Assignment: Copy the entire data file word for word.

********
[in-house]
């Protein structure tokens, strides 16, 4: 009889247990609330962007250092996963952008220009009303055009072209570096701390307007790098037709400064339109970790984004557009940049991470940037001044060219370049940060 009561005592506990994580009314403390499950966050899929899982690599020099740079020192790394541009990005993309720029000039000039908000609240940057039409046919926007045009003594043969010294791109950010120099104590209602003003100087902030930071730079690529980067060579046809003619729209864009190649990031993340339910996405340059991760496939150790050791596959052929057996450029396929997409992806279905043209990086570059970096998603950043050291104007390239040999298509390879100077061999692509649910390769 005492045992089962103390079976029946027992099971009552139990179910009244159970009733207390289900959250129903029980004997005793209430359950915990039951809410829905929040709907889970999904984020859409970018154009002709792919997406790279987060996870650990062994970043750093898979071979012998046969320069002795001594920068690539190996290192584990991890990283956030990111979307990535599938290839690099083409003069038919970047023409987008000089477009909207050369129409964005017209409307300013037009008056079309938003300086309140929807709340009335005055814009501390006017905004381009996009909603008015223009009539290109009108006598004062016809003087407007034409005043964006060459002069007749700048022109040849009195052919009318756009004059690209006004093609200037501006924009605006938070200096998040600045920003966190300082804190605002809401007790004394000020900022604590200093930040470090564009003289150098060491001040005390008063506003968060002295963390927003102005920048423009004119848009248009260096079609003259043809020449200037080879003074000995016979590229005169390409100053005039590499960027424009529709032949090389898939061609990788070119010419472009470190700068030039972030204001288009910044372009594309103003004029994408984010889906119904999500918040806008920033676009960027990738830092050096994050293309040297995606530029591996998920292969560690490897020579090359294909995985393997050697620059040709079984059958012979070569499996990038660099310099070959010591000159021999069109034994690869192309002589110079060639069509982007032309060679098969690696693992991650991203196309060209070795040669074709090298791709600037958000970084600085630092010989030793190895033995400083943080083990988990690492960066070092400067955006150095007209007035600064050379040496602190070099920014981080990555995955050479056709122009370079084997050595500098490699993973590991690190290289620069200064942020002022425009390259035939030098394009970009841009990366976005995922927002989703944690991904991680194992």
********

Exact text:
[in-house]
């Protein structure tokens, strides 16, 4: 009889247990609330962007250092996963952008220009009303055009072209570096701390307007790098037709400064339109970790984004557009940049991470940037001044060219370049940060 009561005592506990994580009314403390499950966050899929899982690599020099740079020192790394541009990005993309720029000039000039908000609240940057039409046919926007045009003594043969010294791109950010120099104590209602003003100087902030930071730079690529980067060579046809003619729209864009190649990031993340339910996405340059991760496939150790050791596959052929057996450029396929997409992806279905043209990086570059970096998603950043050291104007390239040999298509390879100077061999692509649910390769 005492045992089962103390079976029946027992099971009552139990179910009244159970009733207390289900959250129903029980004997005793209430359950915990039951809410829905929040709907889970999904984020859409970018154009002709792919997406790279987060996870650990062994970043750093898979071979012998046969320069002795001594920068690539190996290192584990991890990283956030990111979307990535599938290839690099083409003069038919970047023409987008000089477009909207050369129409964005017209409307300013037009008056079309938003300086309140929807709340009335005055814009501390006017905004381009996009909603008015223009009539290109009108006598004062016809003087407007034409005043964006060459002069007749700048022109040849009195052919009318756009004059690209006004093609200037501006924009605006938070200096998040600045920003966190300082804190605002809401007790004394000020900022604590200093930040470090564009003289150098060491001040005390008063506003968060002295963390927003102005920048423009004119848009248009260096079609003259043809020449200037080879003074000995016979590229005169390409100053005039590499960027424009529709032949090389898939061609990788070119010419472009470190700068030039972030204001288009910044372009594309103003004029994408984010889906119904999500918040806008920033676009960027990738830092050096994050293309040297995606530029591996998920292969560690490897020579090359294909995985393997050697620059040709079984059958012979070569499996990038660099310099070959010591000159021999069109034994690869192309002589110079060639069509982007032309060679098969690696693992991650991203196309060209070795040669074709090298791709600037958000970084600085630092010989030793190895033995400083943080083990988990690492960066070092400067955006150095007209007035600064050379040496602190070099920014981080990555995955050479056709122009370079084997050595500098490699993973590991690190290289620069200064942020002022425009390259035939030098394009970009841009990366976005995922927002989703944690991904991680194992």